This is the last in a five-part series about the group of Upstate students known as “Team Haiti” that spent 11 days of their winter break in Haiti. They volunteered in clinics, in a hospital and at an orphanage. “The orphanage hit everybody pretty hard,” said Farah Daccueil, a fourth-year medical student who was born in Haiti.
Seeing the 28 children in that orphanage, including the girl in the photo above, gave Farah an idea. If you’d like to help her with it, read on …
Last in a series
Farah Daccueil says of her homeland, “Haiti is a very complicated country.”
By that, she means it is a difficult country to help.
Poverty is widespread, forcing many people to live day-to-day. Public health is poor. The country has a history of corruption, which makes people hesitant to donate to organizations offering aid, Farah said.
Add natural disasters such as the January 2010 earthquake that killed more than 200,000 people and destroyed more than 100,000 homes, and yes, Haiti needs a lot of help.
Upstate’s Team Haiti is trying.
The students who travel there each winter break offer their services at clinics, hospitals and orphanages, and distribute donated medical supplies and clothing that they collect at Upstate.
Despite those efforts, students from Team Haiti have written on this blog about their frustration with not being able to do enough for the patients and children they encountered. They know they are doing a worthwhile public service that is greatly appreciated, but words like “heartbreaking” and “unbearable” creep into their accounts.
Farah raises the question of whether such humanitarian visits can actually do more harm than good – by creating fleeting false hope, rather than working on real, long-term solutions. “There are so many things to tackle,” she said.
One of Farah’s goals is to create self-sustaining programs that promote and improve medical education among residents of Haiti.
It’s a goal born out of frustration. “When we’d do the mobile clinics, we’d ask patients with hypertension what medications they were on,” she said. “We’d get answers like, ‘a blue pill.’ They didn’t know what they were taking. We need to educate the public on their own health care.’’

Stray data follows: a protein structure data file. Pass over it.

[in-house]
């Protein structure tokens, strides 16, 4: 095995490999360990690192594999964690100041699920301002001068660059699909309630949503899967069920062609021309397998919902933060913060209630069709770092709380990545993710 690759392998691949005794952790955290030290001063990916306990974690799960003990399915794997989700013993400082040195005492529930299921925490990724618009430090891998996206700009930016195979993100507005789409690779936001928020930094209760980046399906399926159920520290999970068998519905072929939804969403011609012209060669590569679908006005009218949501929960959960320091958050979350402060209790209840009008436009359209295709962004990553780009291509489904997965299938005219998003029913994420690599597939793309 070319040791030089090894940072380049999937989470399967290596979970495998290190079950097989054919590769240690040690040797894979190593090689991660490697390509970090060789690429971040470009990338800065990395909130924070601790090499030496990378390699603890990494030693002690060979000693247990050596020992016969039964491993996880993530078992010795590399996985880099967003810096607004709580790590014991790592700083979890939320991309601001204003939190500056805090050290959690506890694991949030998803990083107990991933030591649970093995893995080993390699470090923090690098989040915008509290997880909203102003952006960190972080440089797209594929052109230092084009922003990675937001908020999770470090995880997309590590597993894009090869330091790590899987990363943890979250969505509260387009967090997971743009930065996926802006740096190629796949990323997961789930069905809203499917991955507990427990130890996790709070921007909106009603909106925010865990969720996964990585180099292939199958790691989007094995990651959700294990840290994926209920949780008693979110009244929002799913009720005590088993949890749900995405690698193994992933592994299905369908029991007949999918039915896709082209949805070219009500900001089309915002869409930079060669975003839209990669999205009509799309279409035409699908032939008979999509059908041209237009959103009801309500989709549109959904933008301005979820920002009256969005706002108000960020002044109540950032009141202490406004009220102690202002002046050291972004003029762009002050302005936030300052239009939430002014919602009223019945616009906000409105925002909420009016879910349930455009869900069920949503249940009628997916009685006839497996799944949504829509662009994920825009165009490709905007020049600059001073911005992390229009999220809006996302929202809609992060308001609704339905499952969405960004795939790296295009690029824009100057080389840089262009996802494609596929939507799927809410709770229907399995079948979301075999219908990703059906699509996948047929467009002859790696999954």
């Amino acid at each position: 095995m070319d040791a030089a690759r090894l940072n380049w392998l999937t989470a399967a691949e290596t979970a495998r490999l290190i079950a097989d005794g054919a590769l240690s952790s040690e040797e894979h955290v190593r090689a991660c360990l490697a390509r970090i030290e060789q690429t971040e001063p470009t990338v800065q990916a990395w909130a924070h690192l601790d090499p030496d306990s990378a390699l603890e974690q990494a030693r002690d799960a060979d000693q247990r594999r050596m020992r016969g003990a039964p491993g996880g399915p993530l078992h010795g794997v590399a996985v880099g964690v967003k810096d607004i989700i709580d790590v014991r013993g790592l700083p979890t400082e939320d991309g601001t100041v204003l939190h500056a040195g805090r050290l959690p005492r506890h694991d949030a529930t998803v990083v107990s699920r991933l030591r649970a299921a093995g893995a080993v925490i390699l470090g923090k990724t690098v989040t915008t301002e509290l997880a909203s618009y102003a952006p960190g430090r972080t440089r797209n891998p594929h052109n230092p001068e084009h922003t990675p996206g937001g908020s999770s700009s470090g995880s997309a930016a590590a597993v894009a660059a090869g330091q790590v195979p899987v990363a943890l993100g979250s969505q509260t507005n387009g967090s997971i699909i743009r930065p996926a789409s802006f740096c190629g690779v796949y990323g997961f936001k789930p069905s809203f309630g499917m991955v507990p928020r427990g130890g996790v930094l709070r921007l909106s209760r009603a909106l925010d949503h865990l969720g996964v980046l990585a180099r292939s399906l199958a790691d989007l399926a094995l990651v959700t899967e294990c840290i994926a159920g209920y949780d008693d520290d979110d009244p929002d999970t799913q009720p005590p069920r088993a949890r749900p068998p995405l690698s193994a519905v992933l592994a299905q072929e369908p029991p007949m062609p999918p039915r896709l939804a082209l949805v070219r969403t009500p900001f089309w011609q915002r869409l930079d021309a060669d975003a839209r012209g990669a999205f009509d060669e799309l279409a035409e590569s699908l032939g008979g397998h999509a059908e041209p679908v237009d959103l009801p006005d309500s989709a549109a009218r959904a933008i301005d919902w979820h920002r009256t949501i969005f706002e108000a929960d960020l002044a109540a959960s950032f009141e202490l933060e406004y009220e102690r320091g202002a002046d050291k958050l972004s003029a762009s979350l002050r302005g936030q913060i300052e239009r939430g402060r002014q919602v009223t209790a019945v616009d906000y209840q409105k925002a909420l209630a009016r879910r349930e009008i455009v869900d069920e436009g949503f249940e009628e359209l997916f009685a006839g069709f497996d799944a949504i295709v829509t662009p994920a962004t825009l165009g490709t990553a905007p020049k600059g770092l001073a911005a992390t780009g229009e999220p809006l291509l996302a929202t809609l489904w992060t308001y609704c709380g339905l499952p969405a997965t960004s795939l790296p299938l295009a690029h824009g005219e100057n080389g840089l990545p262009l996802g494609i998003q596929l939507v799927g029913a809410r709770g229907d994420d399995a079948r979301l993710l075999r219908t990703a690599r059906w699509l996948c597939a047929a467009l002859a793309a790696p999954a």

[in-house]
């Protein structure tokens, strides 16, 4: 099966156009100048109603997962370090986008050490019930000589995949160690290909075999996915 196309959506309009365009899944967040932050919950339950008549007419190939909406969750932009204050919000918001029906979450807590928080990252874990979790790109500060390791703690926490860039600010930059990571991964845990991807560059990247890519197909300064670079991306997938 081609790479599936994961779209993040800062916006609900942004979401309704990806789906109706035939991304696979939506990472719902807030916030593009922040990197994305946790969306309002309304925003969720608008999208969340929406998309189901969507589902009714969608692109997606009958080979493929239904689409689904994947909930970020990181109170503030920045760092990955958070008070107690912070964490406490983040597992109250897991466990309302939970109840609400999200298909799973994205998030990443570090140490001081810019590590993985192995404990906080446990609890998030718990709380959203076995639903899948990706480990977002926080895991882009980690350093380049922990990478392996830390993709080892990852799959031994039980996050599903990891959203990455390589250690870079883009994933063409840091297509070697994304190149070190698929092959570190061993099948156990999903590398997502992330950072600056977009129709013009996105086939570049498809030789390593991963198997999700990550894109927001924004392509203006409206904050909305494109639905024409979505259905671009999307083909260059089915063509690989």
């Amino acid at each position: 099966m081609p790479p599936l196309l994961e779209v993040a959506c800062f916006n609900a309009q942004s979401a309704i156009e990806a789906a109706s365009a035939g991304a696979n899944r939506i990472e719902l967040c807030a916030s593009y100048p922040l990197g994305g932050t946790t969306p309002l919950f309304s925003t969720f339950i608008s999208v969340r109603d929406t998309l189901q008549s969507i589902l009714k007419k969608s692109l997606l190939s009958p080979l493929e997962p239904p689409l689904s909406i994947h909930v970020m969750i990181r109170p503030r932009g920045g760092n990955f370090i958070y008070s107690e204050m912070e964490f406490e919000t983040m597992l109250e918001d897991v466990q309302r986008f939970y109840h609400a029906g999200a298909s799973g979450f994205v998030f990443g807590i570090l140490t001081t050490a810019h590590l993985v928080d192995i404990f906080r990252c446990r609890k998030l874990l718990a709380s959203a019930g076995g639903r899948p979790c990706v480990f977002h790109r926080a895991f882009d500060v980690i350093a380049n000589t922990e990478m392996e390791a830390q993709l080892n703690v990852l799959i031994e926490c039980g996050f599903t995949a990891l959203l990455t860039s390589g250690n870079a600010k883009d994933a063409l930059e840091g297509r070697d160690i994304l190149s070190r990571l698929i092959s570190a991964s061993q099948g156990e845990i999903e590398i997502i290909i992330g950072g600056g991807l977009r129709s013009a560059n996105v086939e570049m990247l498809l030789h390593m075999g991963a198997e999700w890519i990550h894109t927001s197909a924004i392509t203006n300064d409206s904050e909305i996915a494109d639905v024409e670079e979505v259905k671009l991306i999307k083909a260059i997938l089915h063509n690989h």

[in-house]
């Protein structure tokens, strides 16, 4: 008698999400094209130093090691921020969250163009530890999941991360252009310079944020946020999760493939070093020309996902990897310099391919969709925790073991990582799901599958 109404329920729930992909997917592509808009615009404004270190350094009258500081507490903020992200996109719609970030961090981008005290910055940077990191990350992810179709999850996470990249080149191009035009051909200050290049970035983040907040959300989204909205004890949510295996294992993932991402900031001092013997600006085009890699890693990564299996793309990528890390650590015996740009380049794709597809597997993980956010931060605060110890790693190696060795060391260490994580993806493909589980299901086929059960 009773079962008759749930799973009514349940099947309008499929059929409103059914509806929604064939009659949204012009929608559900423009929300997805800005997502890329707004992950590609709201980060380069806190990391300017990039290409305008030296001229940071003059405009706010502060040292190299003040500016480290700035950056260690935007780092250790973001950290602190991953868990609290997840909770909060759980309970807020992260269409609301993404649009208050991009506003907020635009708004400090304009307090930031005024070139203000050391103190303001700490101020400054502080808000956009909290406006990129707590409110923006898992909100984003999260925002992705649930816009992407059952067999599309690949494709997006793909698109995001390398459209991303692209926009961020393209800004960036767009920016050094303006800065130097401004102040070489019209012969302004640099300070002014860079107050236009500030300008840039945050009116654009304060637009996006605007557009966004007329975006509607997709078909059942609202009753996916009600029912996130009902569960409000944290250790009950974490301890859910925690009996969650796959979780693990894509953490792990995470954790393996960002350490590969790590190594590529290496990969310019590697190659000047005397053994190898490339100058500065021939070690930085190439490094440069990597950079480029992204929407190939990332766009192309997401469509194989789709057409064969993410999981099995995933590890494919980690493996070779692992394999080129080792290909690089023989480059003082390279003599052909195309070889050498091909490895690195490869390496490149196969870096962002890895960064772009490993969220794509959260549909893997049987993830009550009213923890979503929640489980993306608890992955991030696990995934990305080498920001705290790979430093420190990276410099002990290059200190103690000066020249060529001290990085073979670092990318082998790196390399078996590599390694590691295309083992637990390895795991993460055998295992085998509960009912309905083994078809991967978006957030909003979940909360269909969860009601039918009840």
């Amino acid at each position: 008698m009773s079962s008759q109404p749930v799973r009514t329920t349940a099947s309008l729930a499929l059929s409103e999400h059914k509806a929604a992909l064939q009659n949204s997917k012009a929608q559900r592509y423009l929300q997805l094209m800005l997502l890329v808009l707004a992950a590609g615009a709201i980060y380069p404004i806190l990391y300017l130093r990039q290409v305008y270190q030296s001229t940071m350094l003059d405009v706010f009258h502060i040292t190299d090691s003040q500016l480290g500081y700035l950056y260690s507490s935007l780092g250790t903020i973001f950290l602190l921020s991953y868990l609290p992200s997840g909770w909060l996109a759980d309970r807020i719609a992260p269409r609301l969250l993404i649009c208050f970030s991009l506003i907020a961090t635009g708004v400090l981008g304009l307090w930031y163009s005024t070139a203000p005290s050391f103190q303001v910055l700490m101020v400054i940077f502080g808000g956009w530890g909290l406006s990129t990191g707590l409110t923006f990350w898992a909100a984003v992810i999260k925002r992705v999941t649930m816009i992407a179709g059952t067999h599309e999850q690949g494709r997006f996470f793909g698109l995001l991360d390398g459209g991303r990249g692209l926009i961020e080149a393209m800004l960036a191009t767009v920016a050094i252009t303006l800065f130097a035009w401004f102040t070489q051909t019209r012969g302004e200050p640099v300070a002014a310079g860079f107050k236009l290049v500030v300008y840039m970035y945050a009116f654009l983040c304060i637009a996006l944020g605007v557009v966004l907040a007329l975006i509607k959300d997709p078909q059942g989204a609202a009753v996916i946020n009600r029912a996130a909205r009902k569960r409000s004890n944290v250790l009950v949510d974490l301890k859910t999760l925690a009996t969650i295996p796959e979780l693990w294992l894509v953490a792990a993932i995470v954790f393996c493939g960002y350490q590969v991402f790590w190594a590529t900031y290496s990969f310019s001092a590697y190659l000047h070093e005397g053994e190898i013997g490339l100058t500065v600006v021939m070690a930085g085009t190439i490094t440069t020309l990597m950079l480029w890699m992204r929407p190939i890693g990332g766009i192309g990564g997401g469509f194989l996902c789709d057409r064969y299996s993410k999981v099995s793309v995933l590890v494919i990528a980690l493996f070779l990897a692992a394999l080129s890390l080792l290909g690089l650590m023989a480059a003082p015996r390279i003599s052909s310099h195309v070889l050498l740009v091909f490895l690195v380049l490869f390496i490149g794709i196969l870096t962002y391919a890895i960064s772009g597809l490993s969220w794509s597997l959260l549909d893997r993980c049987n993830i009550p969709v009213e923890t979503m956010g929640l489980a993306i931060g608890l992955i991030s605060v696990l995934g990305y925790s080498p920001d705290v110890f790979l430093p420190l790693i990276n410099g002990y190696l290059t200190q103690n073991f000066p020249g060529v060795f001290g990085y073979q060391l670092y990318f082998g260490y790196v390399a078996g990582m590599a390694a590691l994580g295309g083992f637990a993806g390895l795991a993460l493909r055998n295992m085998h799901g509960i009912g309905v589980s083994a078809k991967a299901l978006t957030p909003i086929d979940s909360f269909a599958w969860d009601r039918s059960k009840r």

Improving public health education is a large task in a country like Haiti, which has its own timetable, Farah said. She’s not surprised that many Haitians – including some members of her family – are living in tents two years after the earthquake destroyed their homes.
“Here (in the U.S.), we expect changes in two, three years,” Farah said. “That’s not going to happen in Haiti. Ten years, maybe. Two, three years, that’s too short of a time for a country like Haiti.”
Here’s one specific project Farah wants to tackle sooner rather than later – improving conditions at the orphanage Team Haiti visited on its recent trip.
The orphanage houses about 28 children, ages 2 to 18. There are no sanitary toilet facilities. There are two large rooms, one for boys, the other for girls, and a total of two beds. The children eat “once in a while,” Farah said.
Farah said the Team Haiti students had to drive 45 minutes on a beat-up road to reach the orphanage on the outskirts of Saint-Marc. It was going to be a short visit, she said, “but we took one look at the orphanage, and there was no way we were just going to turn around and leave. If you could see their faces, and the awful conditions they’re living in … it’s nothing you could ever fathom.”
The students drove back into town, bought rice and cooking oil with money donated by medical student Nate Herr’s church, then returned to the orphanage and helped serve a meal.
That visit is why Farah proposes an “architectural mission” – with carpenters, engineers, plumbers, whoever and whatever it takes to improve the orphanage’s basic conditions. The idea is to get enough volunteers to do the work, but to buy all the materials in Haiti to boost the economy in that region.
“I’m thinking of writing up a proposal,” Farah said. She’s a fourth-year medical student about to graduate and move on to a residency, so her schedule will get even busier. Anyone who can offer help should e-mail her at firstname.lastname@example.org.
“As little as you do to help, you have to be happy with that or you’d drive yourself crazy,” Farah said. “You can’t change the country in two days. You’d beat yourself up and you won’t last a month.”